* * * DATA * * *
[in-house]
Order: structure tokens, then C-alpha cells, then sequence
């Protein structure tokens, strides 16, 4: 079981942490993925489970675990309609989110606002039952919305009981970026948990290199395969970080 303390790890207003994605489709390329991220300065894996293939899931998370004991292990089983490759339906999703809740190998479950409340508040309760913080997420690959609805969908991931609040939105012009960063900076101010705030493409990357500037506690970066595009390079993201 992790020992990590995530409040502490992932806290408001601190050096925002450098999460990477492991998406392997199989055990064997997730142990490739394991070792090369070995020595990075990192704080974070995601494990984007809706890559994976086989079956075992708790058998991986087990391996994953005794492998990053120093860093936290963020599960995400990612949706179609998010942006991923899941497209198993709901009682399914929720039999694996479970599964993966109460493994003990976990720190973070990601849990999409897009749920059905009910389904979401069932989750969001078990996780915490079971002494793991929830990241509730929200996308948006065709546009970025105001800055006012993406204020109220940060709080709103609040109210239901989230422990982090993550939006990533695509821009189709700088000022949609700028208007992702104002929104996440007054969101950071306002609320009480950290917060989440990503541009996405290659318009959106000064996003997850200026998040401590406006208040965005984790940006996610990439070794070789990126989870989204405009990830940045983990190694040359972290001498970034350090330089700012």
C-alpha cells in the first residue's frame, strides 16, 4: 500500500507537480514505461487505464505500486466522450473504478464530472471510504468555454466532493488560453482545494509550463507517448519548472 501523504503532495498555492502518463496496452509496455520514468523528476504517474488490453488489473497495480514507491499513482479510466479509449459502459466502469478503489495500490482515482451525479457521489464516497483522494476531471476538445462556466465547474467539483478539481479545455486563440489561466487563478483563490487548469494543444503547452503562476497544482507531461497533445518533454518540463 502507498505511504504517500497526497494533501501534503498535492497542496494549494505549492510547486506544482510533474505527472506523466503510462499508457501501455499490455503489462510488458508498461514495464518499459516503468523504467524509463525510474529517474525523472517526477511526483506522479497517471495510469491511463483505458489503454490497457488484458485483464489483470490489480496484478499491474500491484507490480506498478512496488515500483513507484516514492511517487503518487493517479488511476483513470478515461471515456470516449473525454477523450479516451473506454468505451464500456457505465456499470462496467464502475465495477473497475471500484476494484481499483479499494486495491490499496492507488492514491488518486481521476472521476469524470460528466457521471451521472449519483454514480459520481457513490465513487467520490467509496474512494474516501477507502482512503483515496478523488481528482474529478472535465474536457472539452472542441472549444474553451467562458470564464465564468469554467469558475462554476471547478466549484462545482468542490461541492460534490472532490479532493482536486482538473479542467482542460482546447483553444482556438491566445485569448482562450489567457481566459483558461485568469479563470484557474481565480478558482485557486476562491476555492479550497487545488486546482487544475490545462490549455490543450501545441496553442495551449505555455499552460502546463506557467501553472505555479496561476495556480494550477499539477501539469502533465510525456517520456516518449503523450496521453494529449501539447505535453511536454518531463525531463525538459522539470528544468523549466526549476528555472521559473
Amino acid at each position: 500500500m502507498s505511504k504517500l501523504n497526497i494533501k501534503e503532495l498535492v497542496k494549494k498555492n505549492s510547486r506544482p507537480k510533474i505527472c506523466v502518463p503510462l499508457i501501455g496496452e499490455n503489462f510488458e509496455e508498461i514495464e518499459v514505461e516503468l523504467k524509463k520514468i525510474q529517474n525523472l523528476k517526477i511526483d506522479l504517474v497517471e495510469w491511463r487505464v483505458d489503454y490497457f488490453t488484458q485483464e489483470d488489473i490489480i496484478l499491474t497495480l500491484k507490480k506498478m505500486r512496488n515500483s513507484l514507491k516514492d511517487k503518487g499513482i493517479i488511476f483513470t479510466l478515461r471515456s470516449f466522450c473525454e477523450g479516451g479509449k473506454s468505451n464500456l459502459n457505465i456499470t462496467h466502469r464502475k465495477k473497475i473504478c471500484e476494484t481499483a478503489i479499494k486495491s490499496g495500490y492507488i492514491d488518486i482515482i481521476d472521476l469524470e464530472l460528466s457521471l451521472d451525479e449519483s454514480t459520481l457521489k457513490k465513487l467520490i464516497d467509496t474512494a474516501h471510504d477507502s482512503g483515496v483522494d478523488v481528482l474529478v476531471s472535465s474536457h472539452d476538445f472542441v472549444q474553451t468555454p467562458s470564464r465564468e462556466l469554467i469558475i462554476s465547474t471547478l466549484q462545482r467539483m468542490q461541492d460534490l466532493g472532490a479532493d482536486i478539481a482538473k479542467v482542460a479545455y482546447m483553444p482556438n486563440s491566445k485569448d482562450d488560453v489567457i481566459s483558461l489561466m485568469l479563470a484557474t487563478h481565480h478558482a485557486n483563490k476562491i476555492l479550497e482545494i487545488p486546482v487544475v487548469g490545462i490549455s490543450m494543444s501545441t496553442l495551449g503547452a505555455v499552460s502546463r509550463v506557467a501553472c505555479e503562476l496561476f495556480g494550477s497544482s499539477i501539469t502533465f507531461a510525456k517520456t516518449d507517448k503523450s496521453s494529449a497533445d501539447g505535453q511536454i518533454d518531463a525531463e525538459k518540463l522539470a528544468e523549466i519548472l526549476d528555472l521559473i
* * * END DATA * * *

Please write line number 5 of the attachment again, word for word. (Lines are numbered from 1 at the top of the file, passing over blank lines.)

Amino acid at each position: 500500500m502507498s505511504k504517500l501523504n497526497i494533501k501534503e503532495l498535492v497542496k494549494k498555492n505549492s510547486r506544482p507537480k510533474i505527472c506523466v502518463p503510462l499508457i501501455g496496452e499490455n503489462f510488458e509496455e508498461i514495464e518499459v514505461e516503468l523504467k524509463k520514468i525510474q529517474n525523472l523528476k517526477i511526483d506522479l504517474v497517471e495510469w491511463r487505464v483505458d489503454y490497457f488490453t488484458q485483464e489483470d488489473i490489480i496484478l499491474t497495480l500491484k507490480k506498478m505500486r512496488n515500483s513507484l514507491k516514492d511517487k503518487g499513482i493517479i488511476f483513470t479510466l478515461r471515456s470516449f466522450c473525454e477523450g479516451g479509449k473506454s468505451n464500456l459502459n457505465i456499470t462496467h466502469r464502475k465495477k473497475i473504478c471500484e476494484t481499483a478503489i479499494k486495491s490499496g495500490y492507488i492514491d488518486i482515482i481521476d472521476l469524470e464530472l460528466s457521471l451521472d451525479e449519483s454514480t459520481l457521489k457513490k465513487l467520490i464516497d467509496t474512494a474516501h471510504d477507502s482512503g483515496v483522494d478523488v481528482l474529478v476531471s472535465s474536457h472539452d476538445f472542441v472549444q474553451t468555454p467562458s470564464r465564468e462556466l469554467i469558475i462554476s465547474t471547478l466549484q462545482r467539483m468542490q461541492d460534490l466532493g472532490a479532493d482536486i478539481a482538473k479542467v482542460a479545455y482546447m483553444p482556438n486563440s491566445k485569448d482562450d488560453v489567457i481566459s483558461l489561466m485568469l479563470a484557474t487563478h481565480h478558482a485557486n483563490k476562491i476555492l479550497e482545494i487545488p486546482v487544475v487548469g490545462i490549455s490543450m494543444s501545441t496553442l495551449g503547452a505555455v499552460s502546463r509550463v506557467a501553472c505555479e503562476l496561476f495556480g494550477s497544482s499539477i501539469t502533465f507531461a510525456k517520456t516518449d507517448k503523450s496521453s494529449a497533445d501539447g505535453q511536454i518533454d518531463a525531463e525538459k518540463l522539470a528544468e523549466i519548472l526549476d528555472l521559473i